The Manuscript Library of St Ephrem Cathedral in Aleppo presents another good example of a refugee manuscript as indicated by a 16th century Arabic colophon that records the rediscovery, purchase, and return of the looted manuscript to its legitimate owner. The colophon reads “This blessed book, is the book of St Ephrem the Syrian, and it is all about his poems [mimre]. Its owner is rabban monk Youssef, the poor [one] from the blessed city of Ḥesn. This book was stolen during the destruction of Ḥesn, when Muhammed Bek the Invader destroyed it [Ḥesn] in the year of 1820 of Greek [1820 Gr: 1509 Ad]. I have found it, and I am its owner, the mentioned monk, and I bought it for a second time in Mardin, the protected city.” [SOAA_00182 B_336v]
In addition to these notes and in summary, it is important to record that:
- Systems to protect Syriac heritage have long been in place. In fact, it is one of the Bishop’s duties to protect and preserve the MSS in his diocese since they belong to the Church, as is clear in the constitution of the Syriac Orthodox Church (Articles 68 and 155).
- Syriac MSS often contain curses those who might try to steal them from monasteries and churches, as we saw in the official Patriarchal letter appended to The Chronicle of Michael the Great.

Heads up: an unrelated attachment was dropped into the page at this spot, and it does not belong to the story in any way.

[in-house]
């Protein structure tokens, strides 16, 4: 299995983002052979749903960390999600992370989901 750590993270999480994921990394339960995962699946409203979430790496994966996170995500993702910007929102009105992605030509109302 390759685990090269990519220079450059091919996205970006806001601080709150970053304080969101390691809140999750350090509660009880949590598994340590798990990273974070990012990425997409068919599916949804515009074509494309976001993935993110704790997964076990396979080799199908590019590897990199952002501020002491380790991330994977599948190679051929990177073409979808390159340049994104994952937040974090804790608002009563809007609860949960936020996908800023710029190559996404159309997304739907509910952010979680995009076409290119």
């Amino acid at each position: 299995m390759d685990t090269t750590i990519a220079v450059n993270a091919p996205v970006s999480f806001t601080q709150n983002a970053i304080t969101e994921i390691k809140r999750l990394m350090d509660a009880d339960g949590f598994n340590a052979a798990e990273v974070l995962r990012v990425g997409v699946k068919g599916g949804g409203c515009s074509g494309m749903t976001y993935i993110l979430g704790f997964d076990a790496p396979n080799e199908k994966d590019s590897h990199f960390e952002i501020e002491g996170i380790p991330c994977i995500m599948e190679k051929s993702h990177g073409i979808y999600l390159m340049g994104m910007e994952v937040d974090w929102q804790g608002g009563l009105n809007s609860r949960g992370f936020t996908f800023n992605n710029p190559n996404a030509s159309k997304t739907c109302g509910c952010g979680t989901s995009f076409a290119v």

- Like human refugees, refugee MSS have found new and final homes, but simultaneously have been able to keep their own identity.
2) Survived Identity
Many old Syriac liturgical MSS, such as those of the Syriac Liturgical Anaphoras, have been poorly protected and preserved, not due to conflict, but because of accessibility and heavy usage. Nevertheless, it is sometimes possible to find traces of these old liturgical MSS in the bindings of other MSS. These refugee MSS are not the refugees of conflict but are ‘refugees’ that have migrated to the bindings of other manuscripts after their original codices were damaged because of daily use. Nevertheless, conflict also threatens their existence. The inclusion of liturgical and other heavily used MSS in other bindings potentially indicates that the binders wanted to preserve the identity of these liturgical MSS. A good example is the binding of a Syriac Anaphora manuscript (written in Syriac and in Turkish-Garshuni) from the Syrian Orthodox Archdiocese of Aleppo Collection (St Ephrem Cathedral) which is itself made from different fragments. The cover binding of SOAA 0232 (Z), includes a text which I could identify as coming from the Syriac Anaphora of Bar Salibi – one of the famous texts included in most of the Syriac Anaphoras manuscripts.